Blaise Dobson & Jean-Pierre Roux – Opportunities in Urban Informality, Development And Climate Resilience In African Cities Blaise Dobson and Jean-Pierre Roux (SouthSouthNorth) argue that African urbanisation and burgeoning informal settlements present an opportunity to build truly adaptive cities.

African cities are characterised by high levels of slums and informal settlements, largely informal economies, high levels of unemployment, majority youthful populations, and low levels of industrialisation. They have the highest growth rates in the world despite the fact that sub-Saharan Africa is still only approximately 40% urbanised. The urban poor, who largely reside in informal settlements and slums, are vulnerable to a range of global change effects, including global economic and climate change impacts. These can combine to have devastating effects on the poor, who generally survive on less than US$ 2 per day, but also on the ‘floating middle class’, who are defined as living on between US$ 2 – 4 per day, and constitute 60% of the African middle class.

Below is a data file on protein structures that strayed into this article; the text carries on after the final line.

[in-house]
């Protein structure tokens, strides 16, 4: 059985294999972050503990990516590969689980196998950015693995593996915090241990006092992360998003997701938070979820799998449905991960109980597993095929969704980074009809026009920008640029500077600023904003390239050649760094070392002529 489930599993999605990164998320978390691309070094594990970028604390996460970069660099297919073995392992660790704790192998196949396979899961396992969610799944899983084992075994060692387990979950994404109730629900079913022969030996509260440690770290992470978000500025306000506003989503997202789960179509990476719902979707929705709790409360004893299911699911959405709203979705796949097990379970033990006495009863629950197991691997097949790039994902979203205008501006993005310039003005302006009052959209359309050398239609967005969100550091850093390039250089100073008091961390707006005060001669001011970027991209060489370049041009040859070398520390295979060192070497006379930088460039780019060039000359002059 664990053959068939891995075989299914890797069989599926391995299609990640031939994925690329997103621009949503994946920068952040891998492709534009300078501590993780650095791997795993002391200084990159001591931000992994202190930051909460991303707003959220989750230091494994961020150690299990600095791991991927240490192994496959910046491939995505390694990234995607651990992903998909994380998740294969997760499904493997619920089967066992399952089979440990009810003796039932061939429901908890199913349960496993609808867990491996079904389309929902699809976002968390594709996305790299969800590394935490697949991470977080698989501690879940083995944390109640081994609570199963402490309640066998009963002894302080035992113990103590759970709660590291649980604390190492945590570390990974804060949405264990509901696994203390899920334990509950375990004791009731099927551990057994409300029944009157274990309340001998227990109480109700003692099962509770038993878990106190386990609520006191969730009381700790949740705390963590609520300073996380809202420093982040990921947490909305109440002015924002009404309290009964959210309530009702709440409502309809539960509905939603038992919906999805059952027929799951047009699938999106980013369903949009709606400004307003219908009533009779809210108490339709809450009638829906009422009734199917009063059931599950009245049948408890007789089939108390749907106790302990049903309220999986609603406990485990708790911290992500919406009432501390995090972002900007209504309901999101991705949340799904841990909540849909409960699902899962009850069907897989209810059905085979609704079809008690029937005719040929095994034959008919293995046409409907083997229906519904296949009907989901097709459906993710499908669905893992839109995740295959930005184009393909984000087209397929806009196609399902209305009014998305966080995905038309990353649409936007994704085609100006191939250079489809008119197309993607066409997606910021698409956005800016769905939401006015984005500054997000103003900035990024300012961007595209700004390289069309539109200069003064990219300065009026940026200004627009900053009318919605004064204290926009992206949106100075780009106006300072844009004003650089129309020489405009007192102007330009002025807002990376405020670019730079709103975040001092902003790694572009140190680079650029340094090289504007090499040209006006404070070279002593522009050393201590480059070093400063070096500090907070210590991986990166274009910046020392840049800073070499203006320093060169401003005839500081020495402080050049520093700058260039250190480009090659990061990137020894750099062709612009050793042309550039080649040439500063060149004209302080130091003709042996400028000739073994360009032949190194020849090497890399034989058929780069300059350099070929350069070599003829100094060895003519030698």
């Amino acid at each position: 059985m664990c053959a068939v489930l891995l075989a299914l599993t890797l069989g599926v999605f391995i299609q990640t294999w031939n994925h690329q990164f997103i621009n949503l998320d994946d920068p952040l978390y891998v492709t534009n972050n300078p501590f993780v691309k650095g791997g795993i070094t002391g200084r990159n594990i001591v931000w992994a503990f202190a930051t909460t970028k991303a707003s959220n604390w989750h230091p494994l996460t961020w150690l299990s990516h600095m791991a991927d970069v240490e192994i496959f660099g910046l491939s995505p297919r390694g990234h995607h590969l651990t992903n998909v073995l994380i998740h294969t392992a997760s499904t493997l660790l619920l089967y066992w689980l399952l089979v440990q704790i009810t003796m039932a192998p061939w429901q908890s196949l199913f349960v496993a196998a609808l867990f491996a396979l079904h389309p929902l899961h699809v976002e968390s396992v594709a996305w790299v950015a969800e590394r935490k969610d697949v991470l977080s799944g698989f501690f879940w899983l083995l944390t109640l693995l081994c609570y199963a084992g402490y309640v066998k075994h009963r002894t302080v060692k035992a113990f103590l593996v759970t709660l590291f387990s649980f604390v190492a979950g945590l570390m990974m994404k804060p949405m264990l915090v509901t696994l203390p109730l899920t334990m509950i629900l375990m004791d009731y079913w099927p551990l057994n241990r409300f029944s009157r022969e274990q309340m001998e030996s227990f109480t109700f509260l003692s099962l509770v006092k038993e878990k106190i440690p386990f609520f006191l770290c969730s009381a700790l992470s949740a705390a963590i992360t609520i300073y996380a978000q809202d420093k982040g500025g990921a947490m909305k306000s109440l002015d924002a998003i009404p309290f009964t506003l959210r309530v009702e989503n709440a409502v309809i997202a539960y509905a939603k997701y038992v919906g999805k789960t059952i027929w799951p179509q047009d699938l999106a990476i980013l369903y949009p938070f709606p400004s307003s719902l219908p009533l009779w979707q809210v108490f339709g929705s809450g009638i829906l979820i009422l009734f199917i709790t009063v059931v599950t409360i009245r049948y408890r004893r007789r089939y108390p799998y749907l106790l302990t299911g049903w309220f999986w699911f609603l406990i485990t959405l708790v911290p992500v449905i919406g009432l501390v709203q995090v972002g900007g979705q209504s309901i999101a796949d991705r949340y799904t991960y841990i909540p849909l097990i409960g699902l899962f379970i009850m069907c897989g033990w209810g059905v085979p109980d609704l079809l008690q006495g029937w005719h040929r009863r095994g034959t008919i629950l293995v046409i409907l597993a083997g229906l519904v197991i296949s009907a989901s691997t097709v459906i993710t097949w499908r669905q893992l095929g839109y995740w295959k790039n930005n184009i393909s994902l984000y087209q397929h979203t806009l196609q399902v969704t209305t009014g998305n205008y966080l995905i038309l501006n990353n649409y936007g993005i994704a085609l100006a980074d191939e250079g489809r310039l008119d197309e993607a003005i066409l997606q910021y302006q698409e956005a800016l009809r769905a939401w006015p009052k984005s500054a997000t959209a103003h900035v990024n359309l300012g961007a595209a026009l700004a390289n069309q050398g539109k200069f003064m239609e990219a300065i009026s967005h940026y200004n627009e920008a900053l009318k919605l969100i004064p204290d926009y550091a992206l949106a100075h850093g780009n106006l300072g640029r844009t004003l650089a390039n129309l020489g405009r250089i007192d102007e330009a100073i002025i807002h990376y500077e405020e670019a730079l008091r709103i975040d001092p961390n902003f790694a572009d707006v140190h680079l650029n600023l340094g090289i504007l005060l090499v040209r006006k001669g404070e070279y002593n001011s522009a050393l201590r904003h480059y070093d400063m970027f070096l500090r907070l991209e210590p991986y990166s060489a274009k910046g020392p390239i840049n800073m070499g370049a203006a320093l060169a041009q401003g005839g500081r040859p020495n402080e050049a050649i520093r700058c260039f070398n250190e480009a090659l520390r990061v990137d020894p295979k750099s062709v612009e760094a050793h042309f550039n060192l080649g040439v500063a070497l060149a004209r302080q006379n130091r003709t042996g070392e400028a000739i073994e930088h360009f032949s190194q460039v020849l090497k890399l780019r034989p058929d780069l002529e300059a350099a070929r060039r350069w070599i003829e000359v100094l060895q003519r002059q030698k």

The African Centre for Cities (ACC) and Climate and Development Knowledge Network (CDKN) hosted a three-day workshop in Cape Town in July aimed at developing a framework for understanding the intersection between climate resilience and urban informality, and promoting integrated urban development and management within African cities. ‘Champion groups’ from Accra (Ghana), Kampala (Uganda) and Addis Ababa (Ethiopia), which included local authorities, academia and civil society attended.